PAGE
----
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  • 5 Reasons Your Resume Is Killing You

    In today’s economy, employers are receiving hundreds or even thousands of resumes every single day. One hiring manager for a Fortune 500 company told me that he recently received over 12,000 resumes for one position!

    Hiring managers will not take the time to determine why you should be hired. It’s your job to present your resume in a concise, logical manner that makes it abundantly clear how you can help a specific employer solve their unique problems.

    Upon reading your resume, your target employer must think, “Wow, this person is EXACTLY what we need. We MUST bring this person in for an interview immediately before someone else scoops them up.” If your resume doesn’t cause that reaction, you are probably in for a long, stressful job search.

    Most of the resumes that come across my desk (even those from highly successful senior executives) unfortunately have one or more of the following 5 major errors:

    1. Your resume is not clear.  Your resume will be ignored or thrown in the trash if the hiring manager can’t identify your unique value in a matter of seconds. More importantly, you must illustrate how you are equipped to solve the specific problems facing your target employers. If you try to appeal to everyone (or if you have no focus for your resume), you will be viewed as nothing more than a low-value commodity.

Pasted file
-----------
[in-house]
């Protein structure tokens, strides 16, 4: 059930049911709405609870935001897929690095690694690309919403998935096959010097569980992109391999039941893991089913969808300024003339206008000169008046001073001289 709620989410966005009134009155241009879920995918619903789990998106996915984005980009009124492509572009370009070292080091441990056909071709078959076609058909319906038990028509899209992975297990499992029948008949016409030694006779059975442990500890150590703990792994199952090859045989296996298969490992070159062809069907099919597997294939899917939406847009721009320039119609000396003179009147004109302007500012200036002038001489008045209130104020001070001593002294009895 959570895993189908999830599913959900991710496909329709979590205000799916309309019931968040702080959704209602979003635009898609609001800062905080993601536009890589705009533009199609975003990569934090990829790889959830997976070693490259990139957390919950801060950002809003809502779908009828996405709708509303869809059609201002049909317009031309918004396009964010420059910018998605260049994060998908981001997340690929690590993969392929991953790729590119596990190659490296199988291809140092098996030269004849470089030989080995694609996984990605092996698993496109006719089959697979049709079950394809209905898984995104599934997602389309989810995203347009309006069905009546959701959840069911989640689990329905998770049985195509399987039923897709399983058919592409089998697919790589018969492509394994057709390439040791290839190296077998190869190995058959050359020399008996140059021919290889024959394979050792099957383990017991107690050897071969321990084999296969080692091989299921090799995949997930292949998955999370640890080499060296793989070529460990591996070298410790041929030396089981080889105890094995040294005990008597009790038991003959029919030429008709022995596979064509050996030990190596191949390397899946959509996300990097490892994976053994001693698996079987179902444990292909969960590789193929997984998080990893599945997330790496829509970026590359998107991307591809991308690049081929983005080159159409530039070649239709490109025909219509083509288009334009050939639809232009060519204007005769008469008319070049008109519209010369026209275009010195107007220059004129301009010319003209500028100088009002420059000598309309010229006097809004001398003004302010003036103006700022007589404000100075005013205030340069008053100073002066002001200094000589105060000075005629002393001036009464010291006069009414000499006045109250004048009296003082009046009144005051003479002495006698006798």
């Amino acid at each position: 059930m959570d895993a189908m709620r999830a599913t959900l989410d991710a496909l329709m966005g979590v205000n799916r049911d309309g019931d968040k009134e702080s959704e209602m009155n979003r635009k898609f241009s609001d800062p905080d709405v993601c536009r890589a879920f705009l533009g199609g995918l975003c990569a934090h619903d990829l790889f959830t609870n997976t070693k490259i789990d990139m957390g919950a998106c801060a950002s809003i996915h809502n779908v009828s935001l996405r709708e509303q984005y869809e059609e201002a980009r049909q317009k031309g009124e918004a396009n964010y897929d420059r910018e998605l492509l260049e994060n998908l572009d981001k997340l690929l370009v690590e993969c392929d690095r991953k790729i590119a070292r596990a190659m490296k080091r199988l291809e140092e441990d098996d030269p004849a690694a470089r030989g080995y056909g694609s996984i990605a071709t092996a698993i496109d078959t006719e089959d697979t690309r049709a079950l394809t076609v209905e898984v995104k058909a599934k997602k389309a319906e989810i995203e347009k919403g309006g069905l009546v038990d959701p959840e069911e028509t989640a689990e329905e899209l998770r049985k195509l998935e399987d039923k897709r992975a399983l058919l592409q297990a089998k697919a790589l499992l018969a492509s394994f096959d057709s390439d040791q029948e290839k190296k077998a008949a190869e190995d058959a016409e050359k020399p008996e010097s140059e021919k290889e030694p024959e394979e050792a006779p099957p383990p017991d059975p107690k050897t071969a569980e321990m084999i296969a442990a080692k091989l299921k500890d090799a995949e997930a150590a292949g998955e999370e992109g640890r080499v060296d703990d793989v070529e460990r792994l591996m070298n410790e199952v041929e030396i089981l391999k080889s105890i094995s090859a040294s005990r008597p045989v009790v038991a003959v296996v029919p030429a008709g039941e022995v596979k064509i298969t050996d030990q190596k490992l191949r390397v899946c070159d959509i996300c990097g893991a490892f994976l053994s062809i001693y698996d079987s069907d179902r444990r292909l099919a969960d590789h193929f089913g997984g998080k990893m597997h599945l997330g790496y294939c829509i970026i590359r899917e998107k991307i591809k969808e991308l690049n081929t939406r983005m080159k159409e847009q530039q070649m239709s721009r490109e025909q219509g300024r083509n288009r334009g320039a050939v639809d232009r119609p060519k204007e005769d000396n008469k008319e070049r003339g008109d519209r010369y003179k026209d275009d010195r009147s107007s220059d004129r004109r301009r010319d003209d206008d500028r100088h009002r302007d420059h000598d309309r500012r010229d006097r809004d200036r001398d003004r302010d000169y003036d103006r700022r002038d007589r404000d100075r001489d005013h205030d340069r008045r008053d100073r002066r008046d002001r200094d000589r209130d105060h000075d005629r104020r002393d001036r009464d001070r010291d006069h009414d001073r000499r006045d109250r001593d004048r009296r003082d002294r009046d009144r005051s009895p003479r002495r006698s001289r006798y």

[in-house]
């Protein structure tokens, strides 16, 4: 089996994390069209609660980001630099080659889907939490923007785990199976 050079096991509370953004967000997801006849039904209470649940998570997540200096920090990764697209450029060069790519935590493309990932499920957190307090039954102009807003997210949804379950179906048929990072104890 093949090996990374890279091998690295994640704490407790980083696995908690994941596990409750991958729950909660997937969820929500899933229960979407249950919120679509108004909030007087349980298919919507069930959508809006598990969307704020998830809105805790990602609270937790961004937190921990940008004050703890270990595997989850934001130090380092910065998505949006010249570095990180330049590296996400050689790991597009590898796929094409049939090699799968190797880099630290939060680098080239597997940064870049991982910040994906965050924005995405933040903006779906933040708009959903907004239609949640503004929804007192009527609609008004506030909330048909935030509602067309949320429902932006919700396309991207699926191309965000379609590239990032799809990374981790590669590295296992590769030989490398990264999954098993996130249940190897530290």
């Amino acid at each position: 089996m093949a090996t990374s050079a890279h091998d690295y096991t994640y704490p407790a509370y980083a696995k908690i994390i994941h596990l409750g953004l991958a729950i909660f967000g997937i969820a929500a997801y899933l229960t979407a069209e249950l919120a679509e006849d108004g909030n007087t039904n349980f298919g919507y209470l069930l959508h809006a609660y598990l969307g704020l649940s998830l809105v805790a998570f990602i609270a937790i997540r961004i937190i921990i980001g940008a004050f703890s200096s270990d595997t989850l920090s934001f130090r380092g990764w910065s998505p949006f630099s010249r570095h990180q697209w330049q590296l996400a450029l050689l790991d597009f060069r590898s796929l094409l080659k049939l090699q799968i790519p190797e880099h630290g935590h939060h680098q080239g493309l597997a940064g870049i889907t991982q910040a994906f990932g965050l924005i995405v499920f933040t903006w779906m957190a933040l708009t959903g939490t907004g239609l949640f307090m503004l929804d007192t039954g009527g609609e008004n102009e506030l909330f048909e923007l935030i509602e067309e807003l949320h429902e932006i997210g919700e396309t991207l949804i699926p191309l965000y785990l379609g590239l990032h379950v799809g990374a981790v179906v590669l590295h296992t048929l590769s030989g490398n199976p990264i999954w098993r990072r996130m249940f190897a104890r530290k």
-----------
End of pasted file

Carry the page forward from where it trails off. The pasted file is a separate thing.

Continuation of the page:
2. Your resume is not compelling.  Most resumes are dull and unimpressive. To be clear, the people behind the resume are often incredibly talented. However, the document representing them is not.  What you were responsible for is not nearly as important as what happened because of what you were responsible for.  The goal of your resume and your other marketing materials is to emphasize how you have overcome obstacles to deliver positive results throughout your career. Always think and speak in terms of “PAR” (problem, action, result) by identifying the problems you faced, the actions you took, and the positive results for your employer. Show evidence for your credibility by discussing your results, honors, awards, achievements, endorsements, etc. Demonstrate how your employers are better off now than when they hired you. More specifically, you must address the following 3 areas:

    • Profit: How have you made money or saved money for your employers?  How have you increased productivity for your employers?
    • People: How have you raised awareness for your employer’s brand/mission? How have you improved customer service or customer retention? How have you developed or strengthened external partnerships for your employer? How have you improved internal communications or relationships? How have you improved the performance of your colleagues?
    • Projects: How have you initiated, implemented, or improved projects for your employers? How have you met challenging deadlines?